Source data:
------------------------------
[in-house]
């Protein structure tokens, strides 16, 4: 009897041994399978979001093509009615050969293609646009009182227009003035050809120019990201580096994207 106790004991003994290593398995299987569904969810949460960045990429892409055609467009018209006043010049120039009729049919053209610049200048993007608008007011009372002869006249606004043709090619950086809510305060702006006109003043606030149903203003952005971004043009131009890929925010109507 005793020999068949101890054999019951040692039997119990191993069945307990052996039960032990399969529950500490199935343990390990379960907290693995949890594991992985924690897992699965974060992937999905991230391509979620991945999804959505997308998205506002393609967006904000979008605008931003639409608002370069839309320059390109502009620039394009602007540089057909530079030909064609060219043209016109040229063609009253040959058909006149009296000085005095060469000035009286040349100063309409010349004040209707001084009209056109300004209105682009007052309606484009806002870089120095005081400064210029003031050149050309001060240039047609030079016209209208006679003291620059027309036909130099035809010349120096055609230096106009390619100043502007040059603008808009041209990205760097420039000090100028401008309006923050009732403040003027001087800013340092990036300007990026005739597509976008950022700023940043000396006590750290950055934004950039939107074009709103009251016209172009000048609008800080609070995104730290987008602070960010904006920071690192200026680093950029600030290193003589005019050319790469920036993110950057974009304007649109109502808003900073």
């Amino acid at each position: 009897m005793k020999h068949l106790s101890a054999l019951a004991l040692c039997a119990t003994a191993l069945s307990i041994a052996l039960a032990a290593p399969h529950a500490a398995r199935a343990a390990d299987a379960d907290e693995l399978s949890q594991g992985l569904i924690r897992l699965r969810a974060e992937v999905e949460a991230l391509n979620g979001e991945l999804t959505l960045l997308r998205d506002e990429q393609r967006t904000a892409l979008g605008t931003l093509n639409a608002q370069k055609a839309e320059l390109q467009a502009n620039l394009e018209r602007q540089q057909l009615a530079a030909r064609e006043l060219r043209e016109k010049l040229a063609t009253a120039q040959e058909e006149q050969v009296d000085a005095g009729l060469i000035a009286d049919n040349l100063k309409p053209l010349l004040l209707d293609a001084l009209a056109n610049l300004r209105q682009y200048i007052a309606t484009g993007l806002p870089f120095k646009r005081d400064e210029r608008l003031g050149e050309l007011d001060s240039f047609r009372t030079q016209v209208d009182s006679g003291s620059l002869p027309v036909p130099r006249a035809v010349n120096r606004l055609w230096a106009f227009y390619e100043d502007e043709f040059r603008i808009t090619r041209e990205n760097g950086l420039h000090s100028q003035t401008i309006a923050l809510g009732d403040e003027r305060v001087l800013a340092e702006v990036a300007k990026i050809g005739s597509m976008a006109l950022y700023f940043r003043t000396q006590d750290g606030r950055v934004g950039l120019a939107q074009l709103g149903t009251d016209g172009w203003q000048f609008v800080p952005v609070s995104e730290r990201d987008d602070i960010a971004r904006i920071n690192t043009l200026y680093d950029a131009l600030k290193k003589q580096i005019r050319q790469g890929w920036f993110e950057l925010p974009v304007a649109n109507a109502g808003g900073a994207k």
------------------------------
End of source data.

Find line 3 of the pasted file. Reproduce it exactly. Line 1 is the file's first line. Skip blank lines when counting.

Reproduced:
């Amino acid at each position: 009897m005793k020999h068949l106790s101890a054999l019951a004991l040692c039997a119990t003994a191993l069945s307990i041994a052996l039960a032990a290593p399969h529950a500490a398995r199935a343990a390990d299987a379960d907290e693995l399978s949890q594991g992985l569904i924690r897992l699965r969810a974060e992937v999905e949460a991230l391509n979620g979001e991945l999804t959505l960045l997308r998205d506002e990429q393609r967006t904000a892409l979008g605008t931003l093509n639409a608002q370069k055609a839309e320059l390109q467009a502009n620039l394009e018209r602007q540089q057909l009615a530079a030909r064609e006043l060219r043209e016109k010049l040229a063609t009253a120039q040959e058909e006149q050969v009296d000085a005095g009729l060469i000035a009286d049919n040349l100063k309409p053209l010349l004040l209707d293609a001084l009209a056109n610049l300004r209105q682009y200048i007052a309606t484009g993007l806002p870089f120095k646009r005081d400064e210029r608008l003031g050149e050309l007011d001060s240039f047609r009372t030079q016209v209208d009182s006679g003291s620059l002869p027309v036909p130099r006249a035809v010349n120096r606004l055609w230096a106009f227009y390619e100043d502007e043709f040059r603008i808009t090619r041209e990205n760097g950086l420039h000090s100028q003035t401008i309006a923050l809510g009732d403040e003027r305060v001087l800013a340092e702006v990036a300007k990026i050809g005739s597509m976008a006109l950022y700023f940043r003043t000396q006590d750290g606030r950055v934004g950039l120019a939107q074009l709103g149903t009251d016209g172009w203003q000048f609008v800080p952005v609070s995104e730290r990201d987008d602070i960010a971004r904006i920071n690192t043009l200026y680093d950029a131009l600030k290193k003589q580096i005019r050319q790469g890929w920036f993110e950057l925010p974009v304007a649109n109507a109502g808003g900073a994207k």